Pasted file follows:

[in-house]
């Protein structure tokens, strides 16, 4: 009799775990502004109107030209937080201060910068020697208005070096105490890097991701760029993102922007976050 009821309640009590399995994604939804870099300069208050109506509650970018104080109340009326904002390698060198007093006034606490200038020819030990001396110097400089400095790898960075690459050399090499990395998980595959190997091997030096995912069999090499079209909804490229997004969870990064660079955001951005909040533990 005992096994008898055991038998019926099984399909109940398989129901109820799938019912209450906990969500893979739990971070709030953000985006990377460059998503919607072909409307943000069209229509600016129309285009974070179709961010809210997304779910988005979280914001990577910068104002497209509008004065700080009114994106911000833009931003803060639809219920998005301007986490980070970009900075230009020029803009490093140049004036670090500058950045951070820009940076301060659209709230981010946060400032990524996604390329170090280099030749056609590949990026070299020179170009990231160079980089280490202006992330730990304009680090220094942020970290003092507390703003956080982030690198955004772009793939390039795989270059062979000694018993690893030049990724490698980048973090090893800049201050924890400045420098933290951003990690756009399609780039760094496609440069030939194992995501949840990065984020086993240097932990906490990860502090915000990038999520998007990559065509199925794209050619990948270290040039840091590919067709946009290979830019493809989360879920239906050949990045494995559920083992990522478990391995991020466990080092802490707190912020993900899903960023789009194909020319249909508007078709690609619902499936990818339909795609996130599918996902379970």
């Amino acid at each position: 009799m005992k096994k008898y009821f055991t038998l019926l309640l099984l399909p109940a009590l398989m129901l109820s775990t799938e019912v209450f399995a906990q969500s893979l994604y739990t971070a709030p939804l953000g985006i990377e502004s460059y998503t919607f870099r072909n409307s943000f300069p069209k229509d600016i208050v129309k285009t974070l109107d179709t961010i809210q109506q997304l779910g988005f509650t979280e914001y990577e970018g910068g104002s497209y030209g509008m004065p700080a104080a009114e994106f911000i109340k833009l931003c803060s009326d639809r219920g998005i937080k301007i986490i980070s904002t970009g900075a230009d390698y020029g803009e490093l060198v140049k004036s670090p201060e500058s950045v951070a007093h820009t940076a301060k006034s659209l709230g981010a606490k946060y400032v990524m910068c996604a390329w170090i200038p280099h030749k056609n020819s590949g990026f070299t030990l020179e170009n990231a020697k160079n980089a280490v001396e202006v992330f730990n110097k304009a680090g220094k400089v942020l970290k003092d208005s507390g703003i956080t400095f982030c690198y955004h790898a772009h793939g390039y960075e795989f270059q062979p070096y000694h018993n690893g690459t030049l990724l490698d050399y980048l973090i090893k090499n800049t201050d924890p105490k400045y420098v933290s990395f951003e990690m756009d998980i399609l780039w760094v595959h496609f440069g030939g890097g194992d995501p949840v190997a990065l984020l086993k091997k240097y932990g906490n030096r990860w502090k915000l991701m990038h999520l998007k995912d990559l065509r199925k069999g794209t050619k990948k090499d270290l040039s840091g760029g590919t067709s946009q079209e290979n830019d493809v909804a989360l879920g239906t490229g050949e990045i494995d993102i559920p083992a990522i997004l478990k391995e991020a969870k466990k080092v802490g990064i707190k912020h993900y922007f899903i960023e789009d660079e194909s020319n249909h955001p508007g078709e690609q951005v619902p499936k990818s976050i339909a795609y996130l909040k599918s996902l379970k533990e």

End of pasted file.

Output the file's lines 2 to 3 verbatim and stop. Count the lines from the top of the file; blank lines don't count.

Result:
């Protein structure tokens, strides 16, 4: 009799775990502004109107030209937080201060910068020697208005070096105490890097991701760029993102922007976050 009821309640009590399995994604939804870099300069208050109506509650970018104080109340009326904002390698060198007093006034606490200038020819030990001396110097400089400095790898960075690459050399090499990395998980595959190997091997030096995912069999090499079209909804490229997004969870990064660079955001951005909040533990 005992096994008898055991038998019926099984399909109940398989129901109820799938019912209450906990969500893979739990971070709030953000985006990377460059998503919607072909409307943000069209229509600016129309285009974070179709961010809210997304779910988005979280914001990577910068104002497209509008004065700080009114994106911000833009931003803060639809219920998005301007986490980070970009900075230009020029803009490093140049004036670090500058950045951070820009940076301060659209709230981010946060400032990524996604390329170090280099030749056609590949990026070299020179170009990231160079980089280490202006992330730990304009680090220094942020970290003092507390703003956080982030690198955004772009793939390039795989270059062979000694018993690893030049990724490698980048973090090893800049201050924890400045420098933290951003990690756009399609780039760094496609440069030939194992995501949840990065984020086993240097932990906490990860502090915000990038999520998007990559065509199925794209050619990948270290040039840091590919067709946009290979830019493809989360879920239906050949990045494995559920083992990522478990391995991020466990080092802490707190912020993900899903960023789009194909020319249909508007078709690609619902499936990818339909795609996130599918996902379970």
């Amino acid at each position: 009799m005992k096994k008898y009821f055991t038998l019926l309640l099984l399909p109940a009590l398989m129901l109820s775990t799938e019912v209450f399995a906990q969500s893979l994604y739990t971070a709030p939804l953000g985006i990377e502004s460059y998503t919607f870099r072909n409307s943000f300069p069209k229509d600016i208050v129309k285009t974070l109107d179709t961010i809210q109506q997304l779910g988005f509650t979280e914001y990577e970018g910068g104002s497209y030209g509008m004065p700080a104080a009114e994106f911000i109340k833009l931003c803060s009326d639809r219920g998005i937080k301007i986490i980070s904002t970009g900075a230009d390698y020029g803009e490093l060198v140049k004036s670090p201060e500058s950045v951070a007093h820009t940076a301060k006034s659209l709230g981010a606490k946060y400032v990524m910068c996604a390329w170090i200038p280099h030749k056609n020819s590949g990026f070299t030990l020179e170009n990231a020697k160079n980089a280490v001396e202006v992330f730990n110097k304009a680090g220094k400089v942020l970290k003092d208005s507390g703003i956080t400095f982030c690198y955004h790898a772009h793939g390039y960075e795989f270059q062979p070096y000694h018993n690893g690459t030049l990724l490698d050399y980048l973090i090893k090499n800049t201050d924890p105490k400045y420098v933290s990395f951003e990690m756009d998980i399609l780039w760094v595959h496609f440069g030939g890097g194992d995501p949840v190997a990065l984020l086993k091997k240097y932990g906490n030096r990860w502090k915000l991701m990038h999520l998007k995912d990559l065509r199925k069999g794209t050619k990948k090499d270290l040039s840091g760029g590919t067709s946009q079209e290979n830019d493809v909804a989360l879920g239906t490229g050949e990045i494995d993102i559920p083992a990522i997004l478990k391995e991020a969870k466990k080092v802490g990064i707190k912020h993900y922007f899903i960023e789009d660079e194909s020319n249909h955001p508007g078709e690609q951005v619902p499936k990818s976050i339909a795609y996130l909040k599918s996902l379970k533990e």